I don’t know that the guy is a total con artist as there probably are some weak willed people who will benefit from this sort of thing and if they can do it with one $5000 seminar that might ultimately be cheaper than years of therapy, but towards the end of the film its revealed that a decent number of the people in these crowds have actually been to these seminars multiple times, which both suggests that this doesn’t work in the first place and that these “breakthroughs” are not all that useful in the first place.  Ultimately I feel like what I’m watching is a secularized religious gathering, Robbins basically seems to be using the same manipulative tactics as some kind of televangelist and the semi-cultlike extent to which these people seem to depend on him is kind of disturbing.  As for Berlinger’s filmmaking; he does a pretty good job of keeping his distance and concealing his intentions, but he tips his and in the film’s last ten to fifteen minutes when he films Robbins’ commencement speech for the seminar with the utmost sincerity, going so far as to intercut clips of the island and happy people as Robbins gives a feel good lecture with the most minimal of substance to it.  Clearly Berlinger has drunk the kool-aid of all this to some extent.  However, whether he intended it or not the film did give me a lot more to think about than most documentaries and it’s always nice to have such a good opportunity to exercise my critical thinking skills.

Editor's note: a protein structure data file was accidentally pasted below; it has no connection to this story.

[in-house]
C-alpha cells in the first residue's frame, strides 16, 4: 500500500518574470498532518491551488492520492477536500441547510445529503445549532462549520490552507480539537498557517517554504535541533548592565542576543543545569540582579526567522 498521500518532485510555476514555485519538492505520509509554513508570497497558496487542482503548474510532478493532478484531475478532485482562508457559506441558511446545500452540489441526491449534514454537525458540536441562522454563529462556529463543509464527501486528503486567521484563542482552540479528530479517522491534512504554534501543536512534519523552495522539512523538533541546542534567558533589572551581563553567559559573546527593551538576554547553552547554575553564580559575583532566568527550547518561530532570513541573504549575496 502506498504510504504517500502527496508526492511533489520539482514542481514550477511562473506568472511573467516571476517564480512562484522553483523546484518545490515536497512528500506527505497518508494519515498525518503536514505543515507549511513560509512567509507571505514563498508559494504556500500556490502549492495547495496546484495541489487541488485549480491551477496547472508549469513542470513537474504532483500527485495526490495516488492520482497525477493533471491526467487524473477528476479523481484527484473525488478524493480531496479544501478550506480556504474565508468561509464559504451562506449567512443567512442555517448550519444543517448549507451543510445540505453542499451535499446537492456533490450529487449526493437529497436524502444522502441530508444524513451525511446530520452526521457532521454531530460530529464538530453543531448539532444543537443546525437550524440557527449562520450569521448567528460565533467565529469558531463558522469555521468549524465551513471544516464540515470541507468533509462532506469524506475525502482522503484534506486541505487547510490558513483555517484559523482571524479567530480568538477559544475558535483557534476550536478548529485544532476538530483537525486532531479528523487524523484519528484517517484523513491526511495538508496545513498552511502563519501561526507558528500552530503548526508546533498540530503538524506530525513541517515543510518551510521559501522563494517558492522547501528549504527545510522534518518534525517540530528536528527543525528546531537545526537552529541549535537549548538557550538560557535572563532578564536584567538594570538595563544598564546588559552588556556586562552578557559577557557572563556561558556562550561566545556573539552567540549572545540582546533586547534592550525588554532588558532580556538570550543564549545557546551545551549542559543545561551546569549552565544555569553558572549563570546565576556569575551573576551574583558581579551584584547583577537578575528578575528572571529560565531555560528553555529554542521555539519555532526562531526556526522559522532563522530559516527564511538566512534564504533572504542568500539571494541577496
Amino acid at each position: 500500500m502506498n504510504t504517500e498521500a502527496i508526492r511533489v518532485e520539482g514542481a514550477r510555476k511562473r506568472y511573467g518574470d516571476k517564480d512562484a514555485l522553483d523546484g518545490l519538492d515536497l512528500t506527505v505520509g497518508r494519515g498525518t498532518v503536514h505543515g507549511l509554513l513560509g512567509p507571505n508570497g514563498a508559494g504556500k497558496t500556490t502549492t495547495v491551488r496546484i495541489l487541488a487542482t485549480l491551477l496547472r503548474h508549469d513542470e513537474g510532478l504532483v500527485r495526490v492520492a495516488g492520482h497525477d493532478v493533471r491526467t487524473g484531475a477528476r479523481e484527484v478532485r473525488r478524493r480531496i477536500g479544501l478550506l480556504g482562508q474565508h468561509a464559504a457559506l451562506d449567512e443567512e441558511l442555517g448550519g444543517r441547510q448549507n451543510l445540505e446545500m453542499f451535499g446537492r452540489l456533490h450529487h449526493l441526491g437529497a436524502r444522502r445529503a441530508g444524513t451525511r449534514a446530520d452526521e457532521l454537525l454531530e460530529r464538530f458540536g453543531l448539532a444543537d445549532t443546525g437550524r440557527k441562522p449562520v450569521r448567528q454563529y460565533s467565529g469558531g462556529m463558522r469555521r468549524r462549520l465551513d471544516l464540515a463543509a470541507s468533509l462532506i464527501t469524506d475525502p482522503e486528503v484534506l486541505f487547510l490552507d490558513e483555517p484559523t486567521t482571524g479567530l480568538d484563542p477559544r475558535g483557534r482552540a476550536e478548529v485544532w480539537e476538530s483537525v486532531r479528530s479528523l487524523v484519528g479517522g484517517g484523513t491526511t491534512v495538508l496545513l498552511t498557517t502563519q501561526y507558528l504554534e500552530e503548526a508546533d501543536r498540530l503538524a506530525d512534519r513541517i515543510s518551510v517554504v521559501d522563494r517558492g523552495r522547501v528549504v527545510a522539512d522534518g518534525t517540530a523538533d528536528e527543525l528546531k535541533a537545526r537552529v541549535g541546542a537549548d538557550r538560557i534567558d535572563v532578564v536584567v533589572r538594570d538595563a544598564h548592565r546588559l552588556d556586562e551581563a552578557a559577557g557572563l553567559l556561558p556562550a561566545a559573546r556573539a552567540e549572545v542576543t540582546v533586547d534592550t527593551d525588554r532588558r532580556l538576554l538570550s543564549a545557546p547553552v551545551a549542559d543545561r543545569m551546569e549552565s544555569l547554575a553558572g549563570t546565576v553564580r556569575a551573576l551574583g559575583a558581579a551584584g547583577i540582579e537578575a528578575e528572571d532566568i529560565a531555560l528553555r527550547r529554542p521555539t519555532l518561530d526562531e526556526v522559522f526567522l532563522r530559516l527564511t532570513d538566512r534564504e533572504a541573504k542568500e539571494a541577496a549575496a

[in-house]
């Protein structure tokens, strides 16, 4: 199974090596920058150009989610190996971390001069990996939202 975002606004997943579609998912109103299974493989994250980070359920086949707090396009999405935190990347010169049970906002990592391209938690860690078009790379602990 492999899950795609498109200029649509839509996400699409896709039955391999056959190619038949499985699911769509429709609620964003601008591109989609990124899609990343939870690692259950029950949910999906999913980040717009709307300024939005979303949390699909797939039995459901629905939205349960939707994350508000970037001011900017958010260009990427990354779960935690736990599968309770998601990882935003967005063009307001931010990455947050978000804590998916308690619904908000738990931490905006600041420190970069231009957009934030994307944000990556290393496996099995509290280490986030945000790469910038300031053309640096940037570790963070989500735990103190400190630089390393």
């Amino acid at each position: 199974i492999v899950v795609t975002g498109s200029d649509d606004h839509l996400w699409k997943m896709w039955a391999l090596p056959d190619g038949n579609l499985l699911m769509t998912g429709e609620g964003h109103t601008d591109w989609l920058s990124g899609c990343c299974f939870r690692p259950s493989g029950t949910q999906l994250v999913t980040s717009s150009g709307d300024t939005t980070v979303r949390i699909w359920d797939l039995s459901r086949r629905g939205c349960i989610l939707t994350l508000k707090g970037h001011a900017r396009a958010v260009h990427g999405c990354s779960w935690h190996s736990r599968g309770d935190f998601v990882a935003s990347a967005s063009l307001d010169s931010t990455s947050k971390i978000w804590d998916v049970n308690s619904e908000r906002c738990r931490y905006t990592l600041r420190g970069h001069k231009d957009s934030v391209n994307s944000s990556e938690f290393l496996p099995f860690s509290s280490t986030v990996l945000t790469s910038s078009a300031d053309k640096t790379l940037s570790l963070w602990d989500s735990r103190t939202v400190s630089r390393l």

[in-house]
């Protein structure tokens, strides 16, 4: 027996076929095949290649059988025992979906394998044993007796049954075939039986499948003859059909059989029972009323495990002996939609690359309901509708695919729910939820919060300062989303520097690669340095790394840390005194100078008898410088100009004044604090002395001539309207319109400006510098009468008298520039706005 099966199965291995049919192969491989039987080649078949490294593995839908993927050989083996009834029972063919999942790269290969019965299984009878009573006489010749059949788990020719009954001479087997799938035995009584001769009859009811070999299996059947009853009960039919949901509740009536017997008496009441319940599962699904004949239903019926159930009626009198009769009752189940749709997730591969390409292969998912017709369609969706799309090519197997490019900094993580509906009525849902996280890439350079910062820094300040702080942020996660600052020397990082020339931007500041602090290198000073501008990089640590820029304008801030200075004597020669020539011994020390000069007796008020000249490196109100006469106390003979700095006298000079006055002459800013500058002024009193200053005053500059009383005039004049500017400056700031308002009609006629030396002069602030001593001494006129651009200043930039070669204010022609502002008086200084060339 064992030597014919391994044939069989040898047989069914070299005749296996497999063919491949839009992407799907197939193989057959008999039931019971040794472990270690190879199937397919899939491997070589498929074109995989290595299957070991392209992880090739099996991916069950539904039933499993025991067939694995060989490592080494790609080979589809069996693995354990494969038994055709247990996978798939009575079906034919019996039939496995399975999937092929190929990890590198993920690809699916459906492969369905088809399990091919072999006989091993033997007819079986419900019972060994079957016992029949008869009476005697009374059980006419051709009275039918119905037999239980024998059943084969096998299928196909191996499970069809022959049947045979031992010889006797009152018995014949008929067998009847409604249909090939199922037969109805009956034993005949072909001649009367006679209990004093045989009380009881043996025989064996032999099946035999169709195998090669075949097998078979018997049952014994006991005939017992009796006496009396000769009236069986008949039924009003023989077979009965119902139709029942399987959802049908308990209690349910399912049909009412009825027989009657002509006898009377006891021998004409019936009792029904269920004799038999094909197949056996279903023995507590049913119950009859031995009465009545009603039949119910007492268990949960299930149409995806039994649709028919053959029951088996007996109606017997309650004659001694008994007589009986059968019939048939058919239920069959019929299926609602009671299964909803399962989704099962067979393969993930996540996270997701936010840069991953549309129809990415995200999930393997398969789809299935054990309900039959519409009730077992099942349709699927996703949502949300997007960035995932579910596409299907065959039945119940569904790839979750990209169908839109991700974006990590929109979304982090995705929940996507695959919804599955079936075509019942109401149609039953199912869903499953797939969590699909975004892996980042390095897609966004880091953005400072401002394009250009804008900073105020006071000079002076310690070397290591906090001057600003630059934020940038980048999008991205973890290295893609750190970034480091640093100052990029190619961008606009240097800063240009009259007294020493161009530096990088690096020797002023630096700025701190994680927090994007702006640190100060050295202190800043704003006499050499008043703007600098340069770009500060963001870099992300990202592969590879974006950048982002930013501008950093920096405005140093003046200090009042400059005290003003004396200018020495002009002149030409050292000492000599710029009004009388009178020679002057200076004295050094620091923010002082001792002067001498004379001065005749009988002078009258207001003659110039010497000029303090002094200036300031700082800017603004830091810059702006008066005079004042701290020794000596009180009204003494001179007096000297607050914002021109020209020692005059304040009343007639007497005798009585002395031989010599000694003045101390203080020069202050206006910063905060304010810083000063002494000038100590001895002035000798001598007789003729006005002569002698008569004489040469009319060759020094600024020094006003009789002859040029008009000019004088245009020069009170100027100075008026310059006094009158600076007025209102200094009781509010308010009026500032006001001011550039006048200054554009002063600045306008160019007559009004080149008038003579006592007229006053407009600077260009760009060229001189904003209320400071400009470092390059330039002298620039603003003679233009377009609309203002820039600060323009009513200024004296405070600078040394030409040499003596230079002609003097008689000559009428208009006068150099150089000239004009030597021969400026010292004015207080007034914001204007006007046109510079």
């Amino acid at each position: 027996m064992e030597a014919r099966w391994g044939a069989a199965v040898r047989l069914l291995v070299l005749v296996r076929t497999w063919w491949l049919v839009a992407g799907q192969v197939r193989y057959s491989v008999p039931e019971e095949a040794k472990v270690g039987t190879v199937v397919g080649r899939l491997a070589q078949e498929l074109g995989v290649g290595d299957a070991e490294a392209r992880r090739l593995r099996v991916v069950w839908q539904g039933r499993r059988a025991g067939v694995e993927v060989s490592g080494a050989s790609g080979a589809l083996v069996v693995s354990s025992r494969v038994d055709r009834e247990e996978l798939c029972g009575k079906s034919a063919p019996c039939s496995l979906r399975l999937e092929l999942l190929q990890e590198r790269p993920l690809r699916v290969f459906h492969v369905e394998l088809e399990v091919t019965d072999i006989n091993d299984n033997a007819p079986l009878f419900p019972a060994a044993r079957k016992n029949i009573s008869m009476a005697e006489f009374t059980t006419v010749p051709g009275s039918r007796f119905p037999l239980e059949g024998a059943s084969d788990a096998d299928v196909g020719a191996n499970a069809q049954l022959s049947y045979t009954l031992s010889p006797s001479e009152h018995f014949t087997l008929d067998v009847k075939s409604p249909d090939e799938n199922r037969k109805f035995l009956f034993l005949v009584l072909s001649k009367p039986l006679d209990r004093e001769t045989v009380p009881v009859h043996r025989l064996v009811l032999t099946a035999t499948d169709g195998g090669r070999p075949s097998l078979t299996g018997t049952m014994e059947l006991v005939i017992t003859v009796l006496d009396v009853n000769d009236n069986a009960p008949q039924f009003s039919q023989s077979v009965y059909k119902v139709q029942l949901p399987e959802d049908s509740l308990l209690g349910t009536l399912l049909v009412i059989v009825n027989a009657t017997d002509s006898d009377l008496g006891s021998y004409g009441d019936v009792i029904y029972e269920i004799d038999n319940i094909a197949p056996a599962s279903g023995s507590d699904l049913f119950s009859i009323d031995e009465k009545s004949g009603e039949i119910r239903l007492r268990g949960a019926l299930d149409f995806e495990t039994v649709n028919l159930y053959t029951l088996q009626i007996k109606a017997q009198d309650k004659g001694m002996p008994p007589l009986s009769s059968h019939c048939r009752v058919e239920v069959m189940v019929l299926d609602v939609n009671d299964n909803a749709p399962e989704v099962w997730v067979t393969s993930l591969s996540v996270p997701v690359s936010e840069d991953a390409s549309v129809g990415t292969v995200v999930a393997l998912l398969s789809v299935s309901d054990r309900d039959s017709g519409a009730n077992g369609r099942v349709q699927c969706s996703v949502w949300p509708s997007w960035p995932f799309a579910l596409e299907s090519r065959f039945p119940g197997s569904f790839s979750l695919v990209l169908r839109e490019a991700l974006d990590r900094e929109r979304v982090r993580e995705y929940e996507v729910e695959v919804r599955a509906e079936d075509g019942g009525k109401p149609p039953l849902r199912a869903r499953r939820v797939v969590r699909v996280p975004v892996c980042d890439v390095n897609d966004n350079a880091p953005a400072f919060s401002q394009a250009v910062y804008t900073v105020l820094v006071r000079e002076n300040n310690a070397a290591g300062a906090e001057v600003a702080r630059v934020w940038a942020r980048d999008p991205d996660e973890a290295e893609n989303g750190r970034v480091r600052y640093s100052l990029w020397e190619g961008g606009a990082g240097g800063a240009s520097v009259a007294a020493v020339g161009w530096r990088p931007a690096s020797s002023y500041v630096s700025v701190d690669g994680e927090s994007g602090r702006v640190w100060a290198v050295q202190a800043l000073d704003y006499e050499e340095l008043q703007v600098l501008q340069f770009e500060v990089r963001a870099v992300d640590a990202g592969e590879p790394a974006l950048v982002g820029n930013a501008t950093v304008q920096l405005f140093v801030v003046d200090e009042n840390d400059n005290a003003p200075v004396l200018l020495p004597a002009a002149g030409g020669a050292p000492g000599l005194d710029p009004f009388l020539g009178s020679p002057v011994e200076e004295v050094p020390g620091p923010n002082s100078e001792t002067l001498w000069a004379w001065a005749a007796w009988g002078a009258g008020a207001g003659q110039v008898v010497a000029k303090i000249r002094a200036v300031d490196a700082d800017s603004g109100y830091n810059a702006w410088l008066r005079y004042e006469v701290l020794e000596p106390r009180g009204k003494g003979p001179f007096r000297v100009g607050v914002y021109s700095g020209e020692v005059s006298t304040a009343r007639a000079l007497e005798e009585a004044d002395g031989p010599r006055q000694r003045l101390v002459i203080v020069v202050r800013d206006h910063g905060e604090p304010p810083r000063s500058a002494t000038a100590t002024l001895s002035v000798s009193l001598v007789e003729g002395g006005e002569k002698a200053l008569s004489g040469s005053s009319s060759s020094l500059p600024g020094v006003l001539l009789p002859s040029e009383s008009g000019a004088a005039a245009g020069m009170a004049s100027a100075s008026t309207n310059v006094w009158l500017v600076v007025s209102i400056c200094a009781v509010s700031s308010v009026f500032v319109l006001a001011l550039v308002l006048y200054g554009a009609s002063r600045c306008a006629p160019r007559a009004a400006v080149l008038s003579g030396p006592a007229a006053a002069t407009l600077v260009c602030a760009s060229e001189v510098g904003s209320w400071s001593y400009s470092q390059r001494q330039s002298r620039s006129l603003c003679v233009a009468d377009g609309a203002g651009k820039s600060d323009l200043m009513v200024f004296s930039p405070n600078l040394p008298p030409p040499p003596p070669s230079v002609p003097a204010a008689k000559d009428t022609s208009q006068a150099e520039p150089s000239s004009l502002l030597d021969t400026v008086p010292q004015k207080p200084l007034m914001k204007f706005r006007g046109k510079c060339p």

***1/2 out of Five

Zootopia (8/3/2016)

Animated films rarely live up to their hype for me but Zootopia is about as close as one has come for quite a while.  On a basic aesthetic level this is one of the better uses of anthropomorphic talking animals that I can recall seeing (with the possible exception of the decidedly less family friendly BoJack Horseman).  The film chooses interesting animal avatars for each of its characters and does a pretty good job of hiding some of the obvious questions that this animal world would seem to bring up (like what the predatory animals eat now that they’ve given up their hunter ways).  The movie does a really serviceable job of making the characters interact in ways that do feel like legitimate (albeit more PG) interactions between modern adult characters and does a pretty damn good imitation of real buddy cop movies.  The animation is also pretty strong.  Those eyes on the rabbit look really good and the film does a pretty good job of making this wacky world filled with animal-people of various sizes interacting in ways that seem interestingly functional and plausible.  There are a couple of stupid moments like a corny Godfather parody in the middle of the film and I kind of hated the film’s theme song, which wouldn’t be such a problem if the movie didn’t lean into it so much especially at the end, but that is still ultimately a minor quibble.